Let’s be clear: whoever erected the billboard calling Donald Trump a Nazi understands neither democracy nor history. The billboard on the 1000 block of Phoenix’s Grand Avenue is, according to reports, the work of Karen Fiorito. For those of you not au fait with the name ‘Karen’, Fox News tells us she’s a “female artist”. She is not a male artist, nor is she a coffee table.
“I got the opportunity to have a platform to say something, and I took that opportunity, and I take full responsibility for it,” Fiorito says. Shame that what she says is so crass and lazy.
Her portrait of Donald Trump sat before the nuclear mushroom clouds is the stuff of teenage angst. But the real misstep is the dollar signs that bear some resemblance to swastikas on each side of the orange lunk’s head. Irony of ironies, the other side of the same billboard carries the message “unity”, something history tells us Adolf Hitler and the Nazis were very much in favour of.
Her drawing is all about division. It’s childish, self-satisfied and regressive. It’s entirely in keeping with the shrill reaction to Trump’s presidency. It screams that the people – millions and millions of people – who voted for Trump, rejecting Hillary Clinton’s paternalism and the technocratic oligarchs who see democracy as something to be kept from the ‘low-information’ poor, are fascists akin to the Black Shirts. Taking the greatest evil and slapping it on a poster to attack someone who is not this age’s Hitler – really, he isn’t; read some books other than the one that reinforces your prejudices – demeans the Holocaust’s victims, negates actual Nazism and monsters the tens of millions of Americans who exercised their right to vote.
Using Nazi death camps to buttress your anti-human argument that the electorate voted for Trump because they were duped by Russian newbots and he spoke to their slack-jawed inherent racism co-opts the murdered millions into your monocular world view. It’s a hideous abuse.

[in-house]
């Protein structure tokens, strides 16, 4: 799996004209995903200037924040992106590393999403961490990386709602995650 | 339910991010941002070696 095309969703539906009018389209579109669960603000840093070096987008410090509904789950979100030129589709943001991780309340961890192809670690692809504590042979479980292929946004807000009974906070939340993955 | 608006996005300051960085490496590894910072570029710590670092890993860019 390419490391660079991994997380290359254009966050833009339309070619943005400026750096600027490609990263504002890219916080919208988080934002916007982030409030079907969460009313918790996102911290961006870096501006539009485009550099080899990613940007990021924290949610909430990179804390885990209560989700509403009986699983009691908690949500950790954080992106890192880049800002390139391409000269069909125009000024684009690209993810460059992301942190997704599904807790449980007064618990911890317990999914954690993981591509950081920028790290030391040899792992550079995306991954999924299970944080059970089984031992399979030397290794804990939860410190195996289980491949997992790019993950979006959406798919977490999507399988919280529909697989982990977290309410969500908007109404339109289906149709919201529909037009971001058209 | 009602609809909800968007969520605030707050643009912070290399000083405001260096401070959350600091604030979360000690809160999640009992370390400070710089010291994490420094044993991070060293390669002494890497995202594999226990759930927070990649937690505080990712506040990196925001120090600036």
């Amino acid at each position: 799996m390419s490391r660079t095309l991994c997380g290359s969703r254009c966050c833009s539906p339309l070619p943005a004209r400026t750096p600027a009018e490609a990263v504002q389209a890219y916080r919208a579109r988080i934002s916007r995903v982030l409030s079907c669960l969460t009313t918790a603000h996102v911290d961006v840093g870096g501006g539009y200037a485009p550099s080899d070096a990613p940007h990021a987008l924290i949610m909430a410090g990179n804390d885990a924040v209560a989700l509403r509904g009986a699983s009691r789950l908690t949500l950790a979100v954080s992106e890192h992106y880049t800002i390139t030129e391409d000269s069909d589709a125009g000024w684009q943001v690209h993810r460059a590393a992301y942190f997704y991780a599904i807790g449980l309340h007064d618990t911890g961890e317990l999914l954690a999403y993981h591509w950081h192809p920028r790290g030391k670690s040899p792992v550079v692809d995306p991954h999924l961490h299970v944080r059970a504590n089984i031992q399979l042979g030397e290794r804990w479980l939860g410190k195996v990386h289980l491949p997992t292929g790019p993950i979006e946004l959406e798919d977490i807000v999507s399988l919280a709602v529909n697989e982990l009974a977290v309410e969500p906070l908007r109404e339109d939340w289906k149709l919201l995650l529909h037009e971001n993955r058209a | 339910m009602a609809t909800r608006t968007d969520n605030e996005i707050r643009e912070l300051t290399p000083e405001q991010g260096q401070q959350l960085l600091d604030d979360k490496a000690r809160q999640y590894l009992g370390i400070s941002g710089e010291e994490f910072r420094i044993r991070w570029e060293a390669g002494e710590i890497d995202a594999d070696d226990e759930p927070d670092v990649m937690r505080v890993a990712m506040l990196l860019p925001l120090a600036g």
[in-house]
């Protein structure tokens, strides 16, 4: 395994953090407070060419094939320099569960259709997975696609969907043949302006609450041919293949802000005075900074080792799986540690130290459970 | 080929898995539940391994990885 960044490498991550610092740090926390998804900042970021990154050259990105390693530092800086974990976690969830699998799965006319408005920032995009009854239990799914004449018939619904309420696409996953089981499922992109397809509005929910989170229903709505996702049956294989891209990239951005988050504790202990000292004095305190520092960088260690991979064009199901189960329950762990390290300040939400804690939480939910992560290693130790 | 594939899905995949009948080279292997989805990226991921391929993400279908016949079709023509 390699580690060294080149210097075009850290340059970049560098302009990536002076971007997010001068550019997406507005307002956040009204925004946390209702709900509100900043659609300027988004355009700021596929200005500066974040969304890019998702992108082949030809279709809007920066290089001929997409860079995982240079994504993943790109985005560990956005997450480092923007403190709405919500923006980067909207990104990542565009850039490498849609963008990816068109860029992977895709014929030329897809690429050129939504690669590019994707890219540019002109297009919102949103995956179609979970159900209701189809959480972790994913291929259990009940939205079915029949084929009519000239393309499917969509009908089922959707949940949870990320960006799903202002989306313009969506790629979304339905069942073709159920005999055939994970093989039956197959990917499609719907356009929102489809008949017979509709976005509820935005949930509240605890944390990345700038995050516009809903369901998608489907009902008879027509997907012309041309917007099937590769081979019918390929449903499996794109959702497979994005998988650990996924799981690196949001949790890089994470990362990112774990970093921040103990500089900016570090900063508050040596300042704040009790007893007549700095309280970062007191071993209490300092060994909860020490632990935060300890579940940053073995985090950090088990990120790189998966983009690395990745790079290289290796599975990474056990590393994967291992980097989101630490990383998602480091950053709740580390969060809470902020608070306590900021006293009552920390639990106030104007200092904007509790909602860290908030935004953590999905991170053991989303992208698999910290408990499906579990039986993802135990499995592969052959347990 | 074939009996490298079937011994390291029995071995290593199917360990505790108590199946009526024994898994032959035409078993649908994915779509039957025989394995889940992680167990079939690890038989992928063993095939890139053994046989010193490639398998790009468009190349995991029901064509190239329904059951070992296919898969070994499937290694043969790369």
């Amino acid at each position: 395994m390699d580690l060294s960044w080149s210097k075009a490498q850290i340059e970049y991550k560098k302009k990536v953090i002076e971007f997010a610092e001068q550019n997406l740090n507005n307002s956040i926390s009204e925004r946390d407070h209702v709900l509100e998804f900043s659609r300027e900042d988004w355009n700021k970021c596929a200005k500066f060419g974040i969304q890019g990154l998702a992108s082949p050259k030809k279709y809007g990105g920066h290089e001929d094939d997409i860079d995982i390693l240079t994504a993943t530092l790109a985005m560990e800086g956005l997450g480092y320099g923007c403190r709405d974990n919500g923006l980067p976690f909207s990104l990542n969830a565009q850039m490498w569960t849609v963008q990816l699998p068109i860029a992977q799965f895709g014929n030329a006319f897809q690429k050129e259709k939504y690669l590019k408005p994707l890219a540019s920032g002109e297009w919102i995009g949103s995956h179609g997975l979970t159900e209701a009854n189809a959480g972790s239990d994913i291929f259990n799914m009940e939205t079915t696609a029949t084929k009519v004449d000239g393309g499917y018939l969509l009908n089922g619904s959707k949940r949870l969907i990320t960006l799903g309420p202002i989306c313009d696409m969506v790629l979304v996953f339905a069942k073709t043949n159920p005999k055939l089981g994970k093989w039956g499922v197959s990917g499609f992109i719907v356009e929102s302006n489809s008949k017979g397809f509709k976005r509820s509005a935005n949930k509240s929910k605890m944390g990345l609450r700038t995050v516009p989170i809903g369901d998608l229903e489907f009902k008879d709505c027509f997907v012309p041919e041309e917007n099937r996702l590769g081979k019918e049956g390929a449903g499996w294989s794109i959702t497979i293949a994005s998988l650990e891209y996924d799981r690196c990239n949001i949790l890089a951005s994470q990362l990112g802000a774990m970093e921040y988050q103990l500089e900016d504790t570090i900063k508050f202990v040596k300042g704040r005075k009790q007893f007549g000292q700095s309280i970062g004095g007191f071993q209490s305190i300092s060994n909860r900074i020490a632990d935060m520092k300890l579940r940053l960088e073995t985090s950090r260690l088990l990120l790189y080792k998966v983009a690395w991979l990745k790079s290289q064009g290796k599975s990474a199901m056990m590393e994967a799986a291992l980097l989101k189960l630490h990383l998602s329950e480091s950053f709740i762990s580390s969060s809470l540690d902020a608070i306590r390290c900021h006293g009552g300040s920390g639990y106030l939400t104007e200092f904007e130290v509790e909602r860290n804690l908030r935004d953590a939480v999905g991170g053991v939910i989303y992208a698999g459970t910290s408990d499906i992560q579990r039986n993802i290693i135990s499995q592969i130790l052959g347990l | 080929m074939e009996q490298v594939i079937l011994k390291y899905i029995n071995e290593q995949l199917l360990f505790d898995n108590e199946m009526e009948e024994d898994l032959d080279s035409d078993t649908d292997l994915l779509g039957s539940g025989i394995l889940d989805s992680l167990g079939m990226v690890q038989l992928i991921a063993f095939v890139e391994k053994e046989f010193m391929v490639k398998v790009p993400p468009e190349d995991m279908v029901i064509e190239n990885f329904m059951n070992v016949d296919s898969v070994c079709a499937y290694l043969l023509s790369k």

In a game of Spot the Bigot, I’d point to the one screaming ‘Hitler!’ at everyone whose view they don’t agree with.
This lazy reductivism abates any need for reflection and the need to work out how progressive Left-wing politics mutated into a cloying, narcissistic hissy fit of entitlement, and why it is that the working classes seized their chance to storm the citadel and hope for a rosy-fingered dawn.
When Spurs played Millwall in the FA Cup – final score: 6-0 – the Guardian heard ‘racist’ abuse from the South Londoners. So bad was it that rather than lead with a match report or news on Harry Kane’s injury, the Guardian opted to tell readers that the FA is investigating the ‘racist chants’. ‘FA is aware of chants and awaiting reports from referee and police,’ the paper announces. Once more lowbrow football is in the dock for racism. Yippee!
Given that this is about Spurs, where the ‘self-styled ‘Yid Army’ hold sway, you might suppose the Millwall berks opted for a spout of anti-Semitism. But you’d be wrong. The alleged racism was directed at Tottenham’s South Korean forward Son Heung-Min. The Mirror says, ‘Chants of “DVD” and “three for a fiver”, apparently in reference to the sale of pirated films, coursed through the away end each time Son touched the ball in the last-eight clash.’
The Guardian tells its readers, who don’t partake of white working-class leisure pursuits and buy the Guardian because of its platoon of black and Asian board members (number of non-white faces in the paper’s twelve-strong boardroom: nil): ‘The reference to selling DVDs is considered to be a racist slur when directed at an Asian person.’
Millwall fans are so regressive. Piracy is all about downloads and streaming from Russia and Israel nowadays, lads. If you want to goad and upset the opposition’s most threatening player with a tasteless chant, why not lampoon his countrymen’s appetite for dog meat? You can try this chant:
Son, Son, Wherever You May Be
You eat dogs in your country!
It could be worse, you could be Scouse,
Eating rats in your council house!